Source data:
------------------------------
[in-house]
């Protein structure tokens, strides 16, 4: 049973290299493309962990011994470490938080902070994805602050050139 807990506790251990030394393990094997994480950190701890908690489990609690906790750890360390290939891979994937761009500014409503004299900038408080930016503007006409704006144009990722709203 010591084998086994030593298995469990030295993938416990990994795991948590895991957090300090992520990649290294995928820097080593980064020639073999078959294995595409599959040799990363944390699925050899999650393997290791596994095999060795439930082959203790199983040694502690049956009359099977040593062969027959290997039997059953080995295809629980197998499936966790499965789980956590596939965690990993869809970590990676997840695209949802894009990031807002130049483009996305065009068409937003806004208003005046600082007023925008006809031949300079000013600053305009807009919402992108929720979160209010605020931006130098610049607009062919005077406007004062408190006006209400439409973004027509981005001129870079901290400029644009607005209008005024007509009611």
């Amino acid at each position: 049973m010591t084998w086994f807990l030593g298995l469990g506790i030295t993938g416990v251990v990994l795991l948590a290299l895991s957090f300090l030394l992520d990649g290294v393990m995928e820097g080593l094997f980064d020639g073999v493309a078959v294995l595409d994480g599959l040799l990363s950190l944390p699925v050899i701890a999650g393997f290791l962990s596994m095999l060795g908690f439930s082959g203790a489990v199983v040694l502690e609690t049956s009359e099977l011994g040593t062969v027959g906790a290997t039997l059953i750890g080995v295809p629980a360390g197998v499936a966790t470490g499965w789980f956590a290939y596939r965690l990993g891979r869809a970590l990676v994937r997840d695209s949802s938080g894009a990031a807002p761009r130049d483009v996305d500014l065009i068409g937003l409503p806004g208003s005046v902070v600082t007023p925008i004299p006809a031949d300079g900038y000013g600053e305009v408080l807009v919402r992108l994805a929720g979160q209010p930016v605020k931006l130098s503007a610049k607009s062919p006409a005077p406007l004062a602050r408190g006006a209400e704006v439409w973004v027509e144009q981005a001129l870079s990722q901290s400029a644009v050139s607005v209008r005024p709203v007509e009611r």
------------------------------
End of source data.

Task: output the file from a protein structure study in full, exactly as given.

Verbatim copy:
[in-house]
């Protein structure tokens, strides 16, 4: 049973290299493309962990011994470490938080902070994805602050050139 807990506790251990030394393990094997994480950190701890908690489990609690906790750890360390290939891979994937761009500014409503004299900038408080930016503007006409704006144009990722709203 010591084998086994030593298995469990030295993938416990990994795991948590895991957090300090992520990649290294995928820097080593980064020639073999078959294995595409599959040799990363944390699925050899999650393997290791596994095999060795439930082959203790199983040694502690049956009359099977040593062969027959290997039997059953080995295809629980197998499936966790499965789980956590596939965690990993869809970590990676997840695209949802894009990031807002130049483009996305065009068409937003806004208003005046600082007023925008006809031949300079000013600053305009807009919402992108929720979160209010605020931006130098610049607009062919005077406007004062408190006006209400439409973004027509981005001129870079901290400029644009607005209008005024007509009611």
């Amino acid at each position: 049973m010591t084998w086994f807990l030593g298995l469990g506790i030295t993938g416990v251990v990994l795991l948590a290299l895991s957090f300090l030394l992520d990649g290294v393990m995928e820097g080593l094997f980064d020639g073999v493309a078959v294995l595409d994480g599959l040799l990363s950190l944390p699925v050899i701890a999650g393997f290791l962990s596994m095999l060795g908690f439930s082959g203790a489990v199983v040694l502690e609690t049956s009359e099977l011994g040593t062969v027959g906790a290997t039997l059953i750890g080995v295809p629980a360390g197998v499936a966790t470490g499965w789980f956590a290939y596939r965690l990993g891979r869809a970590l990676v994937r997840d695209s949802s938080g894009a990031a807002p761009r130049d483009v996305d500014l065009i068409g937003l409503p806004g208003s005046v902070v600082t007023p925008i004299p006809a031949d300079g900038y000013g600053e305009v408080l807009v919402r992108l994805a929720g979160q209010p930016v605020k931006l130098s503007a610049k607009s062919p006409a005077p406007l004062a602050r408190g006006a209400e704006v439409w973004v027509e144009q981005a001129l870079s990722q901290s400029a644009v050139s607005v209008r005024p709203v007509e009611r």